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What is an “adversary proceeding” in Florida probate?

On Behalf of | Jul 3, 2018 | Probate |

In Florida probate, certain types of disputes are considered adversary proceedings. This designation has several implications, including that fact that the Florida Rules of Civil Procedure apply. In effect, an adversary proceeding proceeds as if it were a civil lawsuit within the probate. In particular, the parties can conduct discovery, including Requests for Production of Documents, Interrogatories, and taking depositions.

Formal probate in Florida is the court administered process where a deceased person’s estate is administered and distributed. From start to finish, formal probate usually follows certain steps. An adversary proceeding differs from the formal probate administration in that it involves disputes which are within but in addition to the administration itself. Usually an adversary proceeding involves a dispute which is related to and impacts the formal administration. In many cases, the probate administration cannot run its course until the dispute is resolved.

So how does a dispute in probate become an adversary proceeding? Certain types of proceedings are automatically considered adversary under applicable probate rules. Rule 5.025(a) of the Florida Probate Rules designates the following as adversary proceedings:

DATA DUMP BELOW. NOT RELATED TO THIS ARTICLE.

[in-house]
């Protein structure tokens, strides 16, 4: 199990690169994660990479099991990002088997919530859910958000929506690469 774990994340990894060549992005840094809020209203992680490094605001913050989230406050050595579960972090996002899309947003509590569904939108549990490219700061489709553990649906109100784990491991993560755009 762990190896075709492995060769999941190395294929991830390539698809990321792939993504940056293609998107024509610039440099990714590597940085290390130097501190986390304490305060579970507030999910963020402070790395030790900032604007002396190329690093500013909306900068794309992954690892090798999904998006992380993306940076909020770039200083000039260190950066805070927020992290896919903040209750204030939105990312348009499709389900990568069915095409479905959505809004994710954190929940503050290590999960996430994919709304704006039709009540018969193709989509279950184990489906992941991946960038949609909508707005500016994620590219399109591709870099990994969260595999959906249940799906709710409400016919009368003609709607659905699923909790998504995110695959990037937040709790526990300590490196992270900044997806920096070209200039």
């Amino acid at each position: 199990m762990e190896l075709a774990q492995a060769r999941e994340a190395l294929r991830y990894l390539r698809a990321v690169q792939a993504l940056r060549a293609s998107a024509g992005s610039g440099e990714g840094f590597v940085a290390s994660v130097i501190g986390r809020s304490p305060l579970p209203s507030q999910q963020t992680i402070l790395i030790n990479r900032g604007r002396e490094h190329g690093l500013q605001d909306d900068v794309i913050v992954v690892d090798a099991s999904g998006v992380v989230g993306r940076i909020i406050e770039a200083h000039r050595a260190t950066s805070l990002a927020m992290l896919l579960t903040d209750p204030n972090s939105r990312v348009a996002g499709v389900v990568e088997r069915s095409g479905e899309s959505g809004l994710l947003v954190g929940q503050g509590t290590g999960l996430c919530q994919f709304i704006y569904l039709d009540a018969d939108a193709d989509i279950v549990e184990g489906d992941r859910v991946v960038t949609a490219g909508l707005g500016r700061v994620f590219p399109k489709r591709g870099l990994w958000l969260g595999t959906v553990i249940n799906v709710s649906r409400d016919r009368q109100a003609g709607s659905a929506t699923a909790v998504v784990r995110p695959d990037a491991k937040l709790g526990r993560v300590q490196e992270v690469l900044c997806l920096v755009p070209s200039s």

· proceedings to remove a personal representative,

· surcharge a personal representative

· remove a guardian

· surcharge a guardian

· probate a lost or destroyed will or later-discovered will

· determine beneficiaries

· construe a will

· reform a will

· modify a will

· cancel a devise

· partition property for the purposes of distribution

· determine pretermitted status

· determine pretermitted share

· determine amount of elective share and contribution

· for revocation of probate of a will.

Other proceedings may be declared adversary by service on interested persons of a separate declaration that the proceeding is adversary. If served by the petitioner, the declaration must be served with the petition to which it relates. If served by the respondent, the declaration and a written response to the petition must be served at the earlier of twenty days after service of the petition, or prior to the hearing date on the petition. The declaration must be must served by formal notice.

After service of formal notice, the proceedings, as nearly as practicable, must be conducted similar to suits of a civil nature, including entry of defaults.


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